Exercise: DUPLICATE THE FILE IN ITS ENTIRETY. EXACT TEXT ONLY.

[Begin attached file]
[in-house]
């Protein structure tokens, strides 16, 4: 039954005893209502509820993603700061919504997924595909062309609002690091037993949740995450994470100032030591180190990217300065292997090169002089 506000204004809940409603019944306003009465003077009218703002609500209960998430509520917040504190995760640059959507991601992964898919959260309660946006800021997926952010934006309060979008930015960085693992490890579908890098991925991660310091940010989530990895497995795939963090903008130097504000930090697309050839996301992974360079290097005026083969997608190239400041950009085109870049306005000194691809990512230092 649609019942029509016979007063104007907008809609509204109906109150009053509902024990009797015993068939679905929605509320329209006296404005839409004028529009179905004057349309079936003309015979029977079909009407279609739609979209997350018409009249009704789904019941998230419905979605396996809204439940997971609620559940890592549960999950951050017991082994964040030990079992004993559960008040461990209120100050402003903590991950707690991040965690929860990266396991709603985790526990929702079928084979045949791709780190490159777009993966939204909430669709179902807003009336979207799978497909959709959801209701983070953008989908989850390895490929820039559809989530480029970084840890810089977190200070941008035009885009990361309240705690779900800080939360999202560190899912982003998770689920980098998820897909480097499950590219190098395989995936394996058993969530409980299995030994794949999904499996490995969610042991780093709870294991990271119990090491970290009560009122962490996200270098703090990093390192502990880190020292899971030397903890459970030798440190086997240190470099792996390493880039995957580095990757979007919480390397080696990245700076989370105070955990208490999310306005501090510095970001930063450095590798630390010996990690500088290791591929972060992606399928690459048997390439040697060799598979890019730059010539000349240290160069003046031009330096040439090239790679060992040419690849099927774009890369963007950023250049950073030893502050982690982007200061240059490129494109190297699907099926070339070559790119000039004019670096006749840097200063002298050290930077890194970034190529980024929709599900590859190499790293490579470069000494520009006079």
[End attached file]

[in-house]
């Protein structure tokens, strides 16, 4: 039954005893209502509820993603700061919504997924595909062309609002690091037993949740995450994470100032030591180190990217300065292997090169002089 506000204004809940409603019944306003009465003077009218703002609500209960998430509520917040504190995760640059959507991601992964898919959260309660946006800021997926952010934006309060979008930015960085693992490890579908890098991925991660310091940010989530990895497995795939963090903008130097504000930090697309050839996301992974360079290097005026083969997608190239400041950009085109870049306005000194691809990512230092 649609019942029509016979007063104007907008809609509204109906109150009053509902024990009797015993068939679905929605509320329209006296404005839409004028529009179905004057349309079936003309015979029977079909009407279609739609979209997350018409009249009704789904019941998230419905979605396996809204439940997971609620559940890592549960999950951050017991082994964040030990079992004993559960008040461990209120100050402003903590991950707690991040965690929860990266396991709603985790526990929702079928084979045949791709780190490159777009993966939204909430669709179902807003009336979207799978497909959709959801209701983070953008989908989850390895490929820039559809989530480029970084840890810089977190200070941008035009885009990361309240705690779900800080939360999202560190899912982003998770689920980098998820897909480097499950590219190098395989995936394996058993969530409980299995030994794949999904499996490995969610042991780093709870294991990271119990090491970290009560009122962490996200270098703090990093390192502990880190020292899971030397903890459970030798440190086997240190470099792996390493880039995957580095990757979007919480390397080696990245700076989370105070955990208490999310306005501090510095970001930063450095590798630390010996990690500088290791591929972060992606399928690459048997390439040697060799598979890019730059010539000349240290160069003046031009330096040439090239790679060992040419690849099927774009890369963007950023250049950073030893502050982690982007200061240059490129494109190297699907099926070339070559790119000039004019670096006749840097200063002298050290930077890194970034190529980024929709599900590859190499790293490579470069000494520009006079």